- Provide receiving schools with additional resources so that they can offer academic, social, and emotional supports and services to students.
- Repurpose empty school buildings to provide services—such as childcare, extracurricular activity space, and mental and physical health care—that support students and their communities. When leasing or selling surplus property, districts must keep in mind that state law specifies some priorities and constraints for how surplus properties and their proceeds may be used.
- Use school closures as an opportunity to rethink attendance zones and revise school- assignment policies to reduce segregation and create new, more diverse school communities.
Develop and pursue a long-term plan to address factors—such as housing affordability, gentrification, and economic disinvestment—contributing to racial disproportion in school closures:
- Equitably distribute funding and other resources within the district.
- Regularly review population trends, including projections of school enrollment disaggregated by demographic groups, to identify the extent to which the community is attracting and keeping families.
- Collaborate with local governmental agencies, including housing and economic development authorities, to expand and improve affordable housing options for both educators and families and to incorporate the city’s housing element in the district’s facility master plans.
- Work with municipal officials to map out transit plans—including public transportation, bike routes, and walking routes—that provide equitable and safe access to high- performing schools as well as other valuable city services for every family.
What State Leaders Can Do
Study enrollment trends, foster discussion, and generate recommendations for how to rightsize the K–12 education system to align with new enrollment realities:
- Collect and share data on population-level demographic trends and projections, including how these patterns will affect schools and districts. Identify areas where new schools may be needed, where schools may become underenrolled, and where districts could be consolidated.
- Create opportunities for legislative leaders and education stakeholders to reflect on the data and engage in discussions regarding potential solutions. This may include commissioning a statewide review to make recommendations regarding school consolidation and closure with county superintendents, county fiscal overseers, or the state superintendent empowered to act on those recommendations—recognizing that local districts are not always able or willing to close schools, despite the threat of fiscal insolvency. These discussions should include considerations for regional needs and priorities, such as racial and economic integration.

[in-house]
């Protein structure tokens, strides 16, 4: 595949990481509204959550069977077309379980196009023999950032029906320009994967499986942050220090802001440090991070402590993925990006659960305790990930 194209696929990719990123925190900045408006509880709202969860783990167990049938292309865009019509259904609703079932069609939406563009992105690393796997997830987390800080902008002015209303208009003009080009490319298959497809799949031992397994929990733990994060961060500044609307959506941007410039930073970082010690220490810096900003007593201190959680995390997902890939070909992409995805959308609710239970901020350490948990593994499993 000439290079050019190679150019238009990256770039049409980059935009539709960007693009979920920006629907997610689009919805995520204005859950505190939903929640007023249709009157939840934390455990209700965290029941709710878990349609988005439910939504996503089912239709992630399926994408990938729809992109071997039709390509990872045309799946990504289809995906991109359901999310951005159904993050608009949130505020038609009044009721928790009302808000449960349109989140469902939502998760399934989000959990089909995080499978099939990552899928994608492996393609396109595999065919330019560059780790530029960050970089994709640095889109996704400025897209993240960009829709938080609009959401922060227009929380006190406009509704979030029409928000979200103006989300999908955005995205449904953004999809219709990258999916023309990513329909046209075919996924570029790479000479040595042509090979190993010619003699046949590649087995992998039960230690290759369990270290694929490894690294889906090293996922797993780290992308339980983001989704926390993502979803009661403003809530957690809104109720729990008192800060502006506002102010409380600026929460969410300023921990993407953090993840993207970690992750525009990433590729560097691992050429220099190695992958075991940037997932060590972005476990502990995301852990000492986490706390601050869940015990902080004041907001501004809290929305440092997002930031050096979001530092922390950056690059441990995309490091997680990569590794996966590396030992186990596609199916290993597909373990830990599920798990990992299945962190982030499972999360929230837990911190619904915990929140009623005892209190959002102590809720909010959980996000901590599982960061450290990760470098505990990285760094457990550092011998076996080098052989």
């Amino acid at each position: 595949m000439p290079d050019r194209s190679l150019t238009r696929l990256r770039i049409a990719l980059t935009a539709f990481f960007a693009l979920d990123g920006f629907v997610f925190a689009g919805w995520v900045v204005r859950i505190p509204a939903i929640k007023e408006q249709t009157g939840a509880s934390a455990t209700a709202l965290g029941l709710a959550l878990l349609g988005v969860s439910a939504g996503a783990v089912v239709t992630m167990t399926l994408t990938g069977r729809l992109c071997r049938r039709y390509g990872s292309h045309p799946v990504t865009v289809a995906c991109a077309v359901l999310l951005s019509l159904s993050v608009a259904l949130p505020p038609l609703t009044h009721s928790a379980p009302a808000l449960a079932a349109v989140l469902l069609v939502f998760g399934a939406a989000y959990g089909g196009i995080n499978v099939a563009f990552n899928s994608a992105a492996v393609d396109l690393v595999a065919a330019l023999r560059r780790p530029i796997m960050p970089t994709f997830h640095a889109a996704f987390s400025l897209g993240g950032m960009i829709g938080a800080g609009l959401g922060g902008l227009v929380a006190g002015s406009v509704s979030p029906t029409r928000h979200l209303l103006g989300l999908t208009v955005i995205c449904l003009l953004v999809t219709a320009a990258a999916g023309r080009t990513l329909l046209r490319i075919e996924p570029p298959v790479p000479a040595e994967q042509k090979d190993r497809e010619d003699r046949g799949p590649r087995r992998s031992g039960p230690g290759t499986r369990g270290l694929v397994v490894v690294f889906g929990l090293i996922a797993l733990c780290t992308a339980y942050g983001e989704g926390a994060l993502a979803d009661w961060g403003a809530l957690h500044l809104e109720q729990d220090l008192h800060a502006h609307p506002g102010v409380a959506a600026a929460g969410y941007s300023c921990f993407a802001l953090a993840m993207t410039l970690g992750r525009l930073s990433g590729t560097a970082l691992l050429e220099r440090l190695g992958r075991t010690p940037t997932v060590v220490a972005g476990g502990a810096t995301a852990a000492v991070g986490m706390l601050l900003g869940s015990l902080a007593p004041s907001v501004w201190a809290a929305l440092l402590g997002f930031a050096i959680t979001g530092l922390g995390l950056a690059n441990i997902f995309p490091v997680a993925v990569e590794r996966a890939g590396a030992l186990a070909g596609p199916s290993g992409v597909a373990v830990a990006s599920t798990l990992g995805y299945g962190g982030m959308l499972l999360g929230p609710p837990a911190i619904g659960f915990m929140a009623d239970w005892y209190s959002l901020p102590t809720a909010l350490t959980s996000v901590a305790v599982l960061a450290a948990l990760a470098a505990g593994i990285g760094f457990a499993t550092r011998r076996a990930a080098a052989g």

Provide guidance on equity-centered processes for school closure:
- State and county education leaders can offer guidance and support to districts as they navigate the school-closure process. This includes guidance on effectively engaging community members, centering equity in the decision-making process, and using consolidation as an opportunity to address broader teaching and learning priorities.
- Building on existing legislation like Assembly Bill 1912,
state leaders can encourage all districts to perform an “equity impact analysis” before approving school closures or consolidations. This analysis should consider how closure decisions might disproportionately affect different student groups.
- State leaders can require or encourage policies that give displaced students priority access to preferred schools and high-quality academic opportunities.
To address declining enrollment, incentivize collaboration among school districts, housing authorities, and municipal agencies to ensure thriving and affordable communities for families:
- Incentivize and support local educational agencies to build affordable housing for teachers, school staff, and mixed-income families on surplus district property.
- Promote inclusionary zoning policies and affordable housing policies and programs to help low-income families access stable, affordable housing in areas with quality schools.
- Encourage partnerships between housing agencies and school districts that allow local leaders to pilot solutions that jointly strengthen housing and education in their communities.
In recent years, most California districts have avoided painful decisions about school closures and consolidations thanks, in part, to a large infusion of pandemic relief funding and state hold harmless provisions that have temporarily protected districts from enrollment-related funding declines. These COVID-19 relief funds and hold harmless protections are running out even as enrollments are continuing to decline, costs are rising, and state revenues are flattening. As districts contemplate school closures, they must consider both the evidence and the legal requirements related to equitable impacts. While these new reports serve as a starting point for filling in gaps in the evidence, many more creative ideas and solutions are needed to ensure our public education system responds to new enrollment realities in ways that are equitable and that break segregating patterns of the past.